Wilhelm Hasemann

Blooming Gorse, 1910

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Broom's bush-like foliage is a pretext here for a tonal study in shades of green, yellow and brown conducted in a series of light brushstrokes. A nature study of this kind is somewhat unusual for Hasemann, who founded the Gutach School of painting in 1880. His preferred motifs derived from life, people and their immediate environment.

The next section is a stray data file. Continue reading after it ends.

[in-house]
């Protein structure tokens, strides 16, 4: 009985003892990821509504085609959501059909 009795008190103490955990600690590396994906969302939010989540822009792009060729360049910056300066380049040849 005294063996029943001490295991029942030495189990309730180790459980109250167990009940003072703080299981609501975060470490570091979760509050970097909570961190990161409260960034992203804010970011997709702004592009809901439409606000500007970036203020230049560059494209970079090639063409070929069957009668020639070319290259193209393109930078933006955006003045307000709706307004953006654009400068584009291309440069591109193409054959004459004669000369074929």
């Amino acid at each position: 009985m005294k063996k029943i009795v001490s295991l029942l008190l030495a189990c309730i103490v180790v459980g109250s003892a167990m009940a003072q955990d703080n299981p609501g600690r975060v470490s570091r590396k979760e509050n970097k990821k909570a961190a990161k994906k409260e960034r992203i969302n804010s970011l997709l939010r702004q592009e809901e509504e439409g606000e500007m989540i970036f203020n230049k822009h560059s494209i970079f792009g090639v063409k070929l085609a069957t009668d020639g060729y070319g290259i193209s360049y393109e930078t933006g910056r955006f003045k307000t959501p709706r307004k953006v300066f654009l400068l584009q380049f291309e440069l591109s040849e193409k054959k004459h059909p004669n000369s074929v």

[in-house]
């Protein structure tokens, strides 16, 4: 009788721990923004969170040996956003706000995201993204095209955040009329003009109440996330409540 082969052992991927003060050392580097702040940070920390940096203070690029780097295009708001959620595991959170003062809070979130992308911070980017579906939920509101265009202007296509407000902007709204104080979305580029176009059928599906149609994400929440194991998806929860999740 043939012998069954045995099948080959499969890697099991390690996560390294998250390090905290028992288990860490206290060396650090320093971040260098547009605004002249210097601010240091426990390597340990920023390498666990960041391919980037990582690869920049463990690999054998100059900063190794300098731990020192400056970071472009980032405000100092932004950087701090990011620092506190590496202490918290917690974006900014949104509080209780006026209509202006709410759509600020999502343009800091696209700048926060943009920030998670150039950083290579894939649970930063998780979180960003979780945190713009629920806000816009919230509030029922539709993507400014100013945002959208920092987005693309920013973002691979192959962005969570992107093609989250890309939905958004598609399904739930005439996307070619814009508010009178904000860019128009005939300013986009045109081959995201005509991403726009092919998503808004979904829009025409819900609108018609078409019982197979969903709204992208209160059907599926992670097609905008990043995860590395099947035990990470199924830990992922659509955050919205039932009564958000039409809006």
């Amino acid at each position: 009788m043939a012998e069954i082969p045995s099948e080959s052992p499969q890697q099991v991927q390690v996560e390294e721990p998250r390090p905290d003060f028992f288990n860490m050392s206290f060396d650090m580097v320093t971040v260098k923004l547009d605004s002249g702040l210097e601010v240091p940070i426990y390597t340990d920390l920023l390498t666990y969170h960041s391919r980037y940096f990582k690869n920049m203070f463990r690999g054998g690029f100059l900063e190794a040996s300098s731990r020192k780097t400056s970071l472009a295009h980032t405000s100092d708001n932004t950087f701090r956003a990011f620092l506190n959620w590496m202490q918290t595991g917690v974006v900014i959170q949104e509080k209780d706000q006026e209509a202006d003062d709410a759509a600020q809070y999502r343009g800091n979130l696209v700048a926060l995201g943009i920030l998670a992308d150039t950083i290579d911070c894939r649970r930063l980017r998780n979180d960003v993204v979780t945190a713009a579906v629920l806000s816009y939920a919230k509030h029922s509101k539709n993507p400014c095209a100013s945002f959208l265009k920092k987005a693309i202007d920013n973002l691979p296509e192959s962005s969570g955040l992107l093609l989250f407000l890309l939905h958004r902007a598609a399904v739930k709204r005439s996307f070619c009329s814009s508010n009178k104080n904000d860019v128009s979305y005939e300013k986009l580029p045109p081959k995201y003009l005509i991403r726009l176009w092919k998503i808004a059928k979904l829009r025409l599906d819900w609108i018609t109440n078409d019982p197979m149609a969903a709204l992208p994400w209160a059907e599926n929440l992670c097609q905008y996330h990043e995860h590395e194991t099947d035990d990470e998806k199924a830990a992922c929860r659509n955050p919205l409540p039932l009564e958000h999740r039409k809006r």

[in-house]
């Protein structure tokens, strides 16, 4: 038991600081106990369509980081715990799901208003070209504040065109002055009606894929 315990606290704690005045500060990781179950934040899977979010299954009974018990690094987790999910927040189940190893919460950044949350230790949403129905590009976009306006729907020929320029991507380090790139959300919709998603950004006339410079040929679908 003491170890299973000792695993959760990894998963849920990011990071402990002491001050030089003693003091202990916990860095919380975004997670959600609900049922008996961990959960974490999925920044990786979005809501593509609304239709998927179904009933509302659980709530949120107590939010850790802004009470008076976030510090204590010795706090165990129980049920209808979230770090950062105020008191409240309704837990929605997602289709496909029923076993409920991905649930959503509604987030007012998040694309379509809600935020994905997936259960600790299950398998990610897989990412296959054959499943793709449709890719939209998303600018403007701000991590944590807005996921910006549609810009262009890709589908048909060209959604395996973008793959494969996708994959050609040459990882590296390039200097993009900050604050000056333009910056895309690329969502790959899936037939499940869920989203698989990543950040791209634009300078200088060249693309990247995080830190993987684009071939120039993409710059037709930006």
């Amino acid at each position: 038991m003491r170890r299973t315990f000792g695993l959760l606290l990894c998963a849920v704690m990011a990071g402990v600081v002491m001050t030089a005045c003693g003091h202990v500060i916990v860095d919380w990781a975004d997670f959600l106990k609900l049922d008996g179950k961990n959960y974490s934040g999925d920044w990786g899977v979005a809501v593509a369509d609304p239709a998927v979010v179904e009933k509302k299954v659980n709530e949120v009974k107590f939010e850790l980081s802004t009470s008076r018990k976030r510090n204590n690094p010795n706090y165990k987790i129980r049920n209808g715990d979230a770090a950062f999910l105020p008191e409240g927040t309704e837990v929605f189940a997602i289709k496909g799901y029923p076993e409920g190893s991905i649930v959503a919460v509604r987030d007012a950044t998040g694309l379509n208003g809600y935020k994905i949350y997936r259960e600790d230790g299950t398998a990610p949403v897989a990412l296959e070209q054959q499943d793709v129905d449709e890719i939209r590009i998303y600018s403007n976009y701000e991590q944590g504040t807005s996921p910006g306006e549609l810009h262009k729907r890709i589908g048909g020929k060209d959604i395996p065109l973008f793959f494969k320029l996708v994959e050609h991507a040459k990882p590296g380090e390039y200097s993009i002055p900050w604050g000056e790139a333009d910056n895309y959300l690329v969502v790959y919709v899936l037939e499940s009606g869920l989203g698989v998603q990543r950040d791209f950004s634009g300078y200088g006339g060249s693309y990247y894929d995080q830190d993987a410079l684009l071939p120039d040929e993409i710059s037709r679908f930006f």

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Wilhelm Hasemann explored the landscape of the Black Forest on numerous occasions. In particular, he looked for motifs in the region around Gutach in the Kinzig valley, a town in the central Black Forest where the artist himself founded a painters’ colony after 1880. Since Hasemann focused primarily on the houses of the Black Forest as well as the traditions and customs of its people, this landscape study of blooming gorse bushes, probably painted in 1910/11, is somewhat unusual. The painting was purchased in 1911 by the Münsterbauverein in Freiburg in connection with a lottery intended to raise money for the renovation of the Freiburg Minster. Here Hasemann employed a very loose, impasto technique. Using brushstrokes often applied in a thick, energetic manner over a thin layer of priming, he developed a painterly approach very much in the tradition of French Impressionism. As this work clearly demonstrates, Hasemann could paint in wide range of styles, and was entirely capable of incorporating new directions in painting into his works. The scene shows a number of gorse bushes growing on a high mountain meadow. Since gorse requires plenty of sun, the location is probably a dry, barren meadow on the southern slope of a mountain. A mountain range appears on the horizon on the other side of the valley, indicating that the viewer is likewise positioned on a high elevation. With great painterly sensitivity, Hasemann creates an atmospheric landscape in which green, brown, and yellow tones unite to form a harmonious whole. TILMANN VON STOCKHAUSEN (Transl. MELISSA THORSON)

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